Cassidy Hutchinson’s testimony of a president lunging at a Secret Service agent’s throat ‘is going to loom very large’ in US history, experts say
He lunged at a Secret Service agent’s throat. He threw dishes during temper tantrums. And he wanted metal detectors taken away so his fans could march with guns and knives.
An astonishing portrait of Donald Trump as an unhinged and personally violent president emerged at Tuesday’s hearing of the congressional committee investigating last year’s attack on the US Capitol.
Even for a country – and a political press corps – long used to the norm-shattering of the Trump years, the picture painted of Trump at the surprise hearing was a shock to the system. The January 6 panel had promised new revelations and it did not disappoint.
“Never before in American history have we ever seen credible testimony this shocking against a president of the United States before Congress,” Michael Beschloss, a presidential historian, told the MSNBC network. “This is a day that is going to loom very large in American history.”
The star witness at the hastily arranged hearing was Cassidy Hutchinson, an aide to the then White House chief of staff, Mark Meadows. She described how Trump wanted to go to the US Capitol with his supporters on January 6 after giving a fiery speech that urged them to fight for him.
Hutchinson, 25, testified to the panel that Tony Ornato, the White House deputy chief of staff, told her that Trump had a “very strong, very angry response” when informed he would be driven back to to the White House instead.
Trump allegedly told a Secret Service agent: “I’m the effing president. Take me up to the Capitol now.”
When the agent refused, Trump tried to seize the steering wheel of the presidential vehicle. His security detail, Robert Engel, grabbed his arm and said: “Sir, you need to take your hand off the steering wheel. We’re going back to the West Wing. We’re not going to the Capitol.”
Hutchinson told the hearing that Trump then used his free hand to lunge towards Engel’s clavicle. Engel has never contradicted the account, she added.
The committee also heard how Trump erupted in fury on 1 December after his attorney general, William Barr, gave an interview to the Associated Press saying there was no evidence of widespread election fraud.
Hutchinson recalled seeing a shattered porcelain plate and ketchup on the wall of a dining room at the White House. “The valet had articulated that the president was extremely angry at the attorney general’s AP interview and had thrown his lunch against the wall.”
This was not an isolated incident. She added: “There are several times … I was aware of him either throwing dishes or flipping the tablecloth to let all the contents of the table go on to the floor and break or go everywhere.”
The account demonstrated that the coup attempt on January 6 was no anomaly but on brand for a man who seems to regard violence as sport. Trump has long been prominent in the worlds of boxing and wrestling and in a 2013 interview said of organised crime: “I have met on occasion a few of those people. They happen to be very nice people.”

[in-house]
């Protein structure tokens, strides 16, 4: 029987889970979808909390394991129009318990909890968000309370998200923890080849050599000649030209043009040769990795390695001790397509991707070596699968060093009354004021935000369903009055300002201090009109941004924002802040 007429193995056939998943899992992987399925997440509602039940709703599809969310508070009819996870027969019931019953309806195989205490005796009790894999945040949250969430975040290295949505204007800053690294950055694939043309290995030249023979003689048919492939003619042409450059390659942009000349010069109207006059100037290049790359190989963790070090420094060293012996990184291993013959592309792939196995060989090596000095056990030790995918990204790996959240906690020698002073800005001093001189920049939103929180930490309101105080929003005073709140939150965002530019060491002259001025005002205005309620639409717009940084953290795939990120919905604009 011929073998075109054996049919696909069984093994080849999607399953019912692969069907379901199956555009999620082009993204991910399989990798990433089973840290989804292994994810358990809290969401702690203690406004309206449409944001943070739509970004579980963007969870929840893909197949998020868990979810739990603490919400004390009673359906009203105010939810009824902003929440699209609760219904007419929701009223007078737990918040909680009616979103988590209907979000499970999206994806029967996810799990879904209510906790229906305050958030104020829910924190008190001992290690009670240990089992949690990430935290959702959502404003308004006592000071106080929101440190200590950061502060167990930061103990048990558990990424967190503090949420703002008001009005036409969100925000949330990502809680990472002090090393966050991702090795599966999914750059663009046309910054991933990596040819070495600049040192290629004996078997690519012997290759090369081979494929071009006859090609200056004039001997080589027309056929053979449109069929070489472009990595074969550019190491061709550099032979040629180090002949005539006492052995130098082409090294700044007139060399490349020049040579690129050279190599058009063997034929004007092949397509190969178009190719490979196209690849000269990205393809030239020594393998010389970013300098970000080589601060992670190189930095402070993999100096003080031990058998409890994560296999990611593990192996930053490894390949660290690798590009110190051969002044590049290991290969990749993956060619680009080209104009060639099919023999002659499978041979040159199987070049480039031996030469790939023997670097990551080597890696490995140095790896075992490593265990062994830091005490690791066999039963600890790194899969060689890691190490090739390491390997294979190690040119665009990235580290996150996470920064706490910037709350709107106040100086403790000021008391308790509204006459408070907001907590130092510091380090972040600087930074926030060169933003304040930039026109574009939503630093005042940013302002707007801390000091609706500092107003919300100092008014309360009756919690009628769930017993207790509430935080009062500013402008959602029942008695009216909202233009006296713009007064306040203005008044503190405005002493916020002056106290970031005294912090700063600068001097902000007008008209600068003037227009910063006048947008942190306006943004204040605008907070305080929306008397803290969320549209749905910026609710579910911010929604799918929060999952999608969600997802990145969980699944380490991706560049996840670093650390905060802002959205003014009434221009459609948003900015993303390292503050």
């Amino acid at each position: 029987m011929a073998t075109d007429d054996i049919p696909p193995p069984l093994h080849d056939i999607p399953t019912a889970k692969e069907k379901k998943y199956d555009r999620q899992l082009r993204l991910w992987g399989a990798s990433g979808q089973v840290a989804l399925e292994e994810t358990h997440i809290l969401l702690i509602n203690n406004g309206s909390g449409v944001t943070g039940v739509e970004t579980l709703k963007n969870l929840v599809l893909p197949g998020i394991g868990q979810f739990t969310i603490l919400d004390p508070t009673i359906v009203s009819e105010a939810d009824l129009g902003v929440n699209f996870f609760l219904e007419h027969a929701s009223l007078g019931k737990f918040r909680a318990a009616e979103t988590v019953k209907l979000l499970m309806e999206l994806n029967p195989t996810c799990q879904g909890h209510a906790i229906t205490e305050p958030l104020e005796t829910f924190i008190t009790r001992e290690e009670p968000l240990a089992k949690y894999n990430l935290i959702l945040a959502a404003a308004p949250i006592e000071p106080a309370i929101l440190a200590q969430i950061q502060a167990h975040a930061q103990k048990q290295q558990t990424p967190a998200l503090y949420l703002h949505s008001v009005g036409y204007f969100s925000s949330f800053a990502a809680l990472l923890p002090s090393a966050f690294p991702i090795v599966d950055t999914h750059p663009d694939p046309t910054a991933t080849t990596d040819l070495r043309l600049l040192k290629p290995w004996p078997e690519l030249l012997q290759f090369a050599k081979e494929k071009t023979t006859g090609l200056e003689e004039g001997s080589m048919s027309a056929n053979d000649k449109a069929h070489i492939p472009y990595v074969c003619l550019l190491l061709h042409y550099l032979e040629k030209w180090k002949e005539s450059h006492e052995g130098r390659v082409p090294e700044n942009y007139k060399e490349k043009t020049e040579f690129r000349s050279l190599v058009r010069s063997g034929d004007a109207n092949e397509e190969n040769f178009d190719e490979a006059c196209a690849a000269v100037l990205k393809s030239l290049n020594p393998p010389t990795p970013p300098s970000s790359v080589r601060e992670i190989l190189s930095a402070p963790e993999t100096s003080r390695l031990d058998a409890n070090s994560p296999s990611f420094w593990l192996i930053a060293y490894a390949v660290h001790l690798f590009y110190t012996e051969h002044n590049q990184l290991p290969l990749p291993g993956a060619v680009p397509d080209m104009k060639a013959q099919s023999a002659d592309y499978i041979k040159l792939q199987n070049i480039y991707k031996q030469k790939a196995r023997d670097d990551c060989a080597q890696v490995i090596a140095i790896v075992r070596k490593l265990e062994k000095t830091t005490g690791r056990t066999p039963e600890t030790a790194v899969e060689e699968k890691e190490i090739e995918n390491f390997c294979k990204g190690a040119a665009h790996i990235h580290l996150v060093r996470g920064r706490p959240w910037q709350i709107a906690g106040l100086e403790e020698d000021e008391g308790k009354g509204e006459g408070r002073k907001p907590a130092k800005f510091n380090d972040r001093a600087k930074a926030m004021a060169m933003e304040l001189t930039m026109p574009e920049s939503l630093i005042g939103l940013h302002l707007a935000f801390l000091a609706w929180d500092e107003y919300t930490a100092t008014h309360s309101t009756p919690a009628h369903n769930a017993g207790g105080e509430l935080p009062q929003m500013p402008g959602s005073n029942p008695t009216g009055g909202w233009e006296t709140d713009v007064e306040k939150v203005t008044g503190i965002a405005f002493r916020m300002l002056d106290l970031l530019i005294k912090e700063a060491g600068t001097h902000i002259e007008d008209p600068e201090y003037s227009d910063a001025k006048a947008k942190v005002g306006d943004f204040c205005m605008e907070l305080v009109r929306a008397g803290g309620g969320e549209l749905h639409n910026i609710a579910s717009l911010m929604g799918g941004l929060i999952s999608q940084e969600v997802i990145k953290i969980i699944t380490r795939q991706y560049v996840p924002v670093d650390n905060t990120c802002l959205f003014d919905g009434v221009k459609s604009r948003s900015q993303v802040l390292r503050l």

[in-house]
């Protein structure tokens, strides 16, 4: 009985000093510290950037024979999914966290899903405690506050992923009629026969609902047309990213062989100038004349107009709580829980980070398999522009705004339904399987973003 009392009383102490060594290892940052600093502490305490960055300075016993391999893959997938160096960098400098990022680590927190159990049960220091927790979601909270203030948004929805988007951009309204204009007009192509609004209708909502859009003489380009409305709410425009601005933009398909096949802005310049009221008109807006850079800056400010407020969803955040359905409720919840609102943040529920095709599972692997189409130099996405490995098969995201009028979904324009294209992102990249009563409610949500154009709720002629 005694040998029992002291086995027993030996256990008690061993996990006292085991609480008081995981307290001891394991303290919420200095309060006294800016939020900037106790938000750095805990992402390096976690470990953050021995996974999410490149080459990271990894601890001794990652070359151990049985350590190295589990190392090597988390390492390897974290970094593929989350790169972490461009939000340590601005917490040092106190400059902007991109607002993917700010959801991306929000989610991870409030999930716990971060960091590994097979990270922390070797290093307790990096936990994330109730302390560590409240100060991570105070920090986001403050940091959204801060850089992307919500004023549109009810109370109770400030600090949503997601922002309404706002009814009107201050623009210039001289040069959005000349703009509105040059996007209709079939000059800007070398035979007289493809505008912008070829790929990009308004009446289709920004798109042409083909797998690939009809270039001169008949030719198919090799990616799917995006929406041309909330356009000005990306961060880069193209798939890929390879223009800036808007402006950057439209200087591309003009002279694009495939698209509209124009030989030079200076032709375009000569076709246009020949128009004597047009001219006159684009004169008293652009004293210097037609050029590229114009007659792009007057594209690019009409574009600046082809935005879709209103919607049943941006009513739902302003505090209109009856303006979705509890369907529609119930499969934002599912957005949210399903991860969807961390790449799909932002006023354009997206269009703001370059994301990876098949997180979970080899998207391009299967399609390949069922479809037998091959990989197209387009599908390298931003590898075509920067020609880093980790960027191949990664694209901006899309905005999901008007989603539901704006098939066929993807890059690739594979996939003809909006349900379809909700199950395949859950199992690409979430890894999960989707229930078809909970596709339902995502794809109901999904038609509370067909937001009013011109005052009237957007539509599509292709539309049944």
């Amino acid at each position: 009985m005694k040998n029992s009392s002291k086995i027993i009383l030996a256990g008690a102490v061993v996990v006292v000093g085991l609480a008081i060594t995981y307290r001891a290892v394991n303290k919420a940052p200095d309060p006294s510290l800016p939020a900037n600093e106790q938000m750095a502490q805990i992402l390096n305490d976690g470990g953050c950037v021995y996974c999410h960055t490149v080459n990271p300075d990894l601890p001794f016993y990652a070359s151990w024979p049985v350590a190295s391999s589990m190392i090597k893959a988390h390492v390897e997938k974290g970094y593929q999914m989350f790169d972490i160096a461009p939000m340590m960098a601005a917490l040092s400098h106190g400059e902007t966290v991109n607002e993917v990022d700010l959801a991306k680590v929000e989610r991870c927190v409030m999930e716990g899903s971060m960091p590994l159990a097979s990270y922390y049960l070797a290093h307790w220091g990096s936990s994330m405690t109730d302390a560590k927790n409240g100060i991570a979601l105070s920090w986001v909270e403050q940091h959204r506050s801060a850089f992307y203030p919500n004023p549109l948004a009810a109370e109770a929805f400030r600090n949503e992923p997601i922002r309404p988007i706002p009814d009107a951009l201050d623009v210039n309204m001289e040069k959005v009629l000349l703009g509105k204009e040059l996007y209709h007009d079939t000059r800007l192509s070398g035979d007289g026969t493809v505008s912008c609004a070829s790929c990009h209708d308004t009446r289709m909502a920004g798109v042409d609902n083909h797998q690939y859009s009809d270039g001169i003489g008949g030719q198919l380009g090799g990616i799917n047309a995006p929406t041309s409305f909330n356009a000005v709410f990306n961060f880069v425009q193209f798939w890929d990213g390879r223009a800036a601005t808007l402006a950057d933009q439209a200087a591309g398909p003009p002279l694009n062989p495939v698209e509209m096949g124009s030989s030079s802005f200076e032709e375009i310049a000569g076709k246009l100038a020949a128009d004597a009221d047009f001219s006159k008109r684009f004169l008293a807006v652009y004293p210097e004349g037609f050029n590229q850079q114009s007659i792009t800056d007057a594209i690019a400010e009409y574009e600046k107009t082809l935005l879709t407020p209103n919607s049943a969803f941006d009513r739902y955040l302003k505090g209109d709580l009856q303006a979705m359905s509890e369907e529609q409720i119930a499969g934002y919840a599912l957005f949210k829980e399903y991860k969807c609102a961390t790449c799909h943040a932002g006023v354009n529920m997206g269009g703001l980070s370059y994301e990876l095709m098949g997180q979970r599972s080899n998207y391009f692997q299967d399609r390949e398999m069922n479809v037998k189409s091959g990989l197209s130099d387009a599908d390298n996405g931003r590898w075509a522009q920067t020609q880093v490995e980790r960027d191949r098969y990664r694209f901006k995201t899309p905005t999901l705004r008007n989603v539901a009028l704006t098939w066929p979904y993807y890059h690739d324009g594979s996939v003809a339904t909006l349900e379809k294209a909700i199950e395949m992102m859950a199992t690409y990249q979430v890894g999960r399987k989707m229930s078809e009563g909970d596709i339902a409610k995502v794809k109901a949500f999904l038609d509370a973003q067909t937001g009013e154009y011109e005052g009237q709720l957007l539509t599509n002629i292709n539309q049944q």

During his election campaign in 2016, he told one rally crowd: “If you see somebody getting ready to throw a tomato, knock the crap out of them, would you? … I promise you I will pay for the legal fees.” At another, he said of a protester: “Get him out. Try not to hurt him. If you do, I’ll defend you in court. Don’t worry about it.”
Earlier at Thursday’s hearing, Hutchinson told the House of Representatives select committee that Trump was told people at the January 6 rally had guns, knives and other weapons and was disappointed at them being turned away.
She said: “I overheard the president say something to the effect of, ‘I don’t effing care that they have weapons. They’re not here to hurt me. Take the effing mags [magnetometers] away. Let my people in, they can march to the Capitol from here.’”
After the session, Jamie Raskin, a member of the committee, told reporters: “We had the president of the United States upset that the Secret Services and other authorities were using metal detectors for people entering his rally and he wanted those taken down so everyone could enter including people who were armed and there were official reports of people carrying AR-15s on that day.”
There was more. Hutchinson testified that, as the mob hunted Mike Pence, Meadows told the White House counsel, Pat Cipollone, that Trump was untroubled. “I remember Pat saying … ‘They’re literally calling for the vice-president to be effing hung.’ And Mark had responded something to the effect of, ‘You heard him, Pat. He thinks Mike deserves it. He doesn’t think they’re doing anything wrong.’”
And the end of the session, Liz Cheney, the vice-chairwoman, showed that witnesses have been receiving calls and messages from people close to Trump telling them that he knows they will remain “loyal” in depositions. Beschloss tweeted: “Why does this sound like a hearing investigating a Mobster?”
It all proved that, despite countless newspaper reports and books, the four years of Trump’s presidency still have the power to make jaws drop.
How bad his critics think it was, there is always another revelation around the corner that shows it was even worse. Perhaps most incredible of all, the man who sought to overthrow American democracy is the frontrunner for the Republican party presidential nomination in 2024. For the moment, at least.
Mehdi Hasan, a broadcaster and journalist, posted on Twitter: “Listening to this hearing today is yet another reminder that there is no aspect of the Trump presidency that could be written by a TV writer in a writing room. It would be ridiculed as too unbelievable and too unrealistic and too crazy.
“But it all happened. In real life.”


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